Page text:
I Have Read in the Book of the Butcher B...
I have read in the book of the butcher boy, William of Avon, Of the deathless thyme; I have read of the wild thyme growing. Be patient, gypsy, and we shall seek for that place. We shall set our house there on that fragrant hill, Deathless too, over the thyme-sweet stream, With a road as brown and clean as an autumn leaf Passing beside it for friendly feet to tread. No mouse will lurk there, or fourteen-legged bug Trespass its comers as in a lesser house. No pug-nosed dog will snarl from its lawns, but a gentle, Sad-eyed and shaggy-eared being as wise as Buddha Will sit magisterial on the porch to guard us From villain and bore. Never will hoarse old rooster Raise up his odious cry at dawn to wake us: A small red bird on a limb by our window will be The bell of morning for us through the long years. And we shall look down at the brown road to see The butcher boy pass there idling upon his wheel As butcher boys do, whistling a lilt to life; The postman will pass there and other wise men also. Sons will come to us there through the long years. We shall grow old but mist and road and stream, In that coign of things, will give us youth eternal, By the happy thyme of the fragrant butcher boy's singing.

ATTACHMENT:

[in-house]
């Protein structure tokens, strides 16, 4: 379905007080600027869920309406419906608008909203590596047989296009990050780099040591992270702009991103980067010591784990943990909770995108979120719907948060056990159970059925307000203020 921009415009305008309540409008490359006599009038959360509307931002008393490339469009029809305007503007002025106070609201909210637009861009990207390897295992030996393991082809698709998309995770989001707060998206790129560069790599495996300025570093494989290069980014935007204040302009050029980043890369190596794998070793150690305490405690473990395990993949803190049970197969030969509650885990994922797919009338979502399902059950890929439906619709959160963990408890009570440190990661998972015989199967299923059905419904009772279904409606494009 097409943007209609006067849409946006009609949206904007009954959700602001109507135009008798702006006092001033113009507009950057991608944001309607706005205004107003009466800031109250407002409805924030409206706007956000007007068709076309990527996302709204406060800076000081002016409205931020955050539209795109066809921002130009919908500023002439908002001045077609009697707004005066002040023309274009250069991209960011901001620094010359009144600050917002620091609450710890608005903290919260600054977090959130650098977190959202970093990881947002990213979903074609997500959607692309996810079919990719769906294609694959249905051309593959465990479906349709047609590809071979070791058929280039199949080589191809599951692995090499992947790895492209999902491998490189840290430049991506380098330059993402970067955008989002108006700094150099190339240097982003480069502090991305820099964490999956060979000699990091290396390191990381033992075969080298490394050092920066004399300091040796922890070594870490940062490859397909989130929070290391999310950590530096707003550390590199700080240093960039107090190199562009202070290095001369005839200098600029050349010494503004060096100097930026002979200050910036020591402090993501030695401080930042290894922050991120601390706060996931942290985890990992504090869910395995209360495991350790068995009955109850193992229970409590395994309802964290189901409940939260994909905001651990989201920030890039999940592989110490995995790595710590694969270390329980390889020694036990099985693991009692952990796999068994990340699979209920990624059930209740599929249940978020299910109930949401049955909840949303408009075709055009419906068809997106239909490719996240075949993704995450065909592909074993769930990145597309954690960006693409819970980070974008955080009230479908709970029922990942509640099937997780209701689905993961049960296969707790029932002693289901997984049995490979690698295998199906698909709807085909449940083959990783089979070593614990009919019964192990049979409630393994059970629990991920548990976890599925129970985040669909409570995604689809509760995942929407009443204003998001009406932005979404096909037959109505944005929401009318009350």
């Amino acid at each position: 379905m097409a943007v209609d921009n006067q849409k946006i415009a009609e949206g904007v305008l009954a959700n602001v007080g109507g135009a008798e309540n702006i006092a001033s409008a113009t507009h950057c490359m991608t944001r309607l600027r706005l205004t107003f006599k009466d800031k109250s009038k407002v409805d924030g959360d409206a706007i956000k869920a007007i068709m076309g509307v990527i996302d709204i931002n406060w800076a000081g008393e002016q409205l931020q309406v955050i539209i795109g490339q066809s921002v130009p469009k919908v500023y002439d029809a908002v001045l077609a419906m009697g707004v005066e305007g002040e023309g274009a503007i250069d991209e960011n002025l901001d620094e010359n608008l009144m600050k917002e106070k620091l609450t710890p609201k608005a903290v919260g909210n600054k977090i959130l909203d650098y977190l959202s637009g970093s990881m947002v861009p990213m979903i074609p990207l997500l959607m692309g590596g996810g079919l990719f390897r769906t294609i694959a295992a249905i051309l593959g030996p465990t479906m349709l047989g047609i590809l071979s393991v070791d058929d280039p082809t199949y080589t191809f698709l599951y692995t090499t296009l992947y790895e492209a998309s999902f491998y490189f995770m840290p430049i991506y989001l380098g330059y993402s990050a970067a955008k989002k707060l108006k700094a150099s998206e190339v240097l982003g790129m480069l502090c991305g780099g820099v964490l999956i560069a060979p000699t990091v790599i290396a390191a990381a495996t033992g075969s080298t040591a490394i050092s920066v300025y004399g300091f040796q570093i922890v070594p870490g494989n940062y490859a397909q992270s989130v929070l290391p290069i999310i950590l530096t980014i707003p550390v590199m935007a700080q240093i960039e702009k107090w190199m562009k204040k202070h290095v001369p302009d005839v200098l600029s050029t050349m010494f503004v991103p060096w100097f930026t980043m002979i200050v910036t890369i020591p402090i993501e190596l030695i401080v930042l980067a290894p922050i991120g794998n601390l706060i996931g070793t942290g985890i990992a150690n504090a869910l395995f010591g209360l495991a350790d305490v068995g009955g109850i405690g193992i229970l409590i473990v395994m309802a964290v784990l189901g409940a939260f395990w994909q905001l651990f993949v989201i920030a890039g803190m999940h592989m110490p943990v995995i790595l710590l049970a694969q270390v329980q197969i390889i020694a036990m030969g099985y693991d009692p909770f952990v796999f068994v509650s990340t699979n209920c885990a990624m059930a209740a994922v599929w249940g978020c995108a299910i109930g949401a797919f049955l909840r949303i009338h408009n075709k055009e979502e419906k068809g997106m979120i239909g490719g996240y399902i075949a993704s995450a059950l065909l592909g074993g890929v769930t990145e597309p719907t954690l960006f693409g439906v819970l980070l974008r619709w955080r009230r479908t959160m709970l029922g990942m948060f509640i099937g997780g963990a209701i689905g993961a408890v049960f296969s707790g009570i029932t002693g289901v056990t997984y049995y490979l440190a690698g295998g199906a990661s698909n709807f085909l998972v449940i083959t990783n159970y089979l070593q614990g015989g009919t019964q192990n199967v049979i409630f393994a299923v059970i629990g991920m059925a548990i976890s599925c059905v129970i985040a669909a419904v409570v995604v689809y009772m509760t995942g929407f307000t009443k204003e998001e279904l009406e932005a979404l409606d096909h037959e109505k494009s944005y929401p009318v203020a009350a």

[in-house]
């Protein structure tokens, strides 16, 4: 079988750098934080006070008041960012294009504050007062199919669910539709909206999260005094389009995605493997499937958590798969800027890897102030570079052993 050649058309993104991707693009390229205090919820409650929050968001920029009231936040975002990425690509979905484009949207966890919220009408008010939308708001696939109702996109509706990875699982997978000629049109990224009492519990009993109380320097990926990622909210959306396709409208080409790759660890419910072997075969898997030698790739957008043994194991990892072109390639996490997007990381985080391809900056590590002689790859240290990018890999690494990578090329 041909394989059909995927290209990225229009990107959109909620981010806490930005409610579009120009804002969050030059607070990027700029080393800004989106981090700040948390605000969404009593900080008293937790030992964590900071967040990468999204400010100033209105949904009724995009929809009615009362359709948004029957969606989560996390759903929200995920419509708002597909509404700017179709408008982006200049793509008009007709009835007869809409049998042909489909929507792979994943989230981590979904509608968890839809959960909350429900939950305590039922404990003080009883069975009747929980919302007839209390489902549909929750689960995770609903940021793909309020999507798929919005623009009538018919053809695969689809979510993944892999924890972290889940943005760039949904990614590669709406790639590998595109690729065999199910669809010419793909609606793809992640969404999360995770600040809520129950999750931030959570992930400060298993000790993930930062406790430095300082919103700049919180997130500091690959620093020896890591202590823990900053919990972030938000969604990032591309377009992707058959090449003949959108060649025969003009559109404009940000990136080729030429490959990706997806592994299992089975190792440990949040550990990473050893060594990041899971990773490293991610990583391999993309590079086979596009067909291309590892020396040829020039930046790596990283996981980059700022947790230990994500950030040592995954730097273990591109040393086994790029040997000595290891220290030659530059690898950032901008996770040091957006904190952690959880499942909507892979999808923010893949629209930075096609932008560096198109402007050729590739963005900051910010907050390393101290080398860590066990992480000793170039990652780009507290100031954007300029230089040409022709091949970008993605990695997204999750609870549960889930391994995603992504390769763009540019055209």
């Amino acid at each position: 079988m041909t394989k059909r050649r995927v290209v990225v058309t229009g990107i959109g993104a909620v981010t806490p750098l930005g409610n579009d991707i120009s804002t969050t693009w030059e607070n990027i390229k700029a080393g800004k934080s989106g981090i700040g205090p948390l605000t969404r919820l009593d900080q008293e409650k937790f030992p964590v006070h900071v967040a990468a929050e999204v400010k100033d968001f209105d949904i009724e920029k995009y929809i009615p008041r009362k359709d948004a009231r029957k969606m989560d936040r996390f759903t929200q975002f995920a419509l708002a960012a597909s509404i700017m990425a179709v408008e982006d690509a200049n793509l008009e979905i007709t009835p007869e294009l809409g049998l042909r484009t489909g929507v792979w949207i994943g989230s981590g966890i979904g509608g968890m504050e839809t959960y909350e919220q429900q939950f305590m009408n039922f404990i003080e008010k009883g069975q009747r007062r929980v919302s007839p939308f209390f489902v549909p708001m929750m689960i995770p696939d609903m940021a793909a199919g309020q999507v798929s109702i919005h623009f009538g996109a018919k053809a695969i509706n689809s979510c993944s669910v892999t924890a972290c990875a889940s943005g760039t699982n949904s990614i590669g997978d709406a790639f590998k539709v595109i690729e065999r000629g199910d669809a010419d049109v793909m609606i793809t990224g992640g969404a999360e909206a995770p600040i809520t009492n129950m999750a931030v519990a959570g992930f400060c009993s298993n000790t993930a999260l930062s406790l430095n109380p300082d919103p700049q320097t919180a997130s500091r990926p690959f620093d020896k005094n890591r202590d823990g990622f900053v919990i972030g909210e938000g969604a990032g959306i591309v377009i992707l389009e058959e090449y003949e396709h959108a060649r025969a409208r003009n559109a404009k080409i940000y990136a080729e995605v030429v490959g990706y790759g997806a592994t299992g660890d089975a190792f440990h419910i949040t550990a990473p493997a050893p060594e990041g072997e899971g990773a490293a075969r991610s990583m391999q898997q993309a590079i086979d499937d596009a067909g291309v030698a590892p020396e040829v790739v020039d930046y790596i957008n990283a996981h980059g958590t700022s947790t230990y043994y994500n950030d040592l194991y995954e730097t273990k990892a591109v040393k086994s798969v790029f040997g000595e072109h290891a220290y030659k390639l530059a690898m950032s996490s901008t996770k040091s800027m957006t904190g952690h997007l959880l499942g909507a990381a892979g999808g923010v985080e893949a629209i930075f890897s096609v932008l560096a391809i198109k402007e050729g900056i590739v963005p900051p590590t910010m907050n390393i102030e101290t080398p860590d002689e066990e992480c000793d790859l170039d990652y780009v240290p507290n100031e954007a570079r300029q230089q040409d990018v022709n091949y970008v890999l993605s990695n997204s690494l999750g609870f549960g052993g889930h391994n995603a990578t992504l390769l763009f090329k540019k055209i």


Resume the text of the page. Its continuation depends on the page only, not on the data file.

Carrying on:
To My Daughter
Seventy-seven betrayers will stand by the road, And those who love you will be few but stronger. Seventy-seven betrayers, skilful and various, But do not fear them: they are unimportant. You must learn soon, soon, that despite Judas The great betrayals are impersonal (Though many would be Judas, having the will And the capacity, but few the courage). You must learn soon, soon, that even love Can be no shield against the abstract demons: Time, cold and fire, and the law of pain, The law of things falling, and the law of forgetting. The messengers, of faces and names known Or of forms familiar, are innocent.
For instance: y- xa + mx2(a2 + 1) = 0 Coil upon coil, the grave serpent holds Its implacable strict pose, under a light Like marble. The artist's damnation, the rat of time, Cannot gnaw this form, nor event touch it with age. Before it was, it existed, creating the mind Which created it, out of itself. It will dissolve Into itself, though in another language. Its changes are not in change, nor its times in time. And the coiled serpent quivering under a light Crueler than marble, unwinds slowly, altering Deliberate the great convolutions, a dancer, A mime on the brilliant stage. The sudden movement, Swifter than creases of lightning, renews a statue: There by its skin a snake rears beaten in copper. It will not acknowledge the incense on your altars, Nor hear at night in your room the weeping...
For T.S.E. Only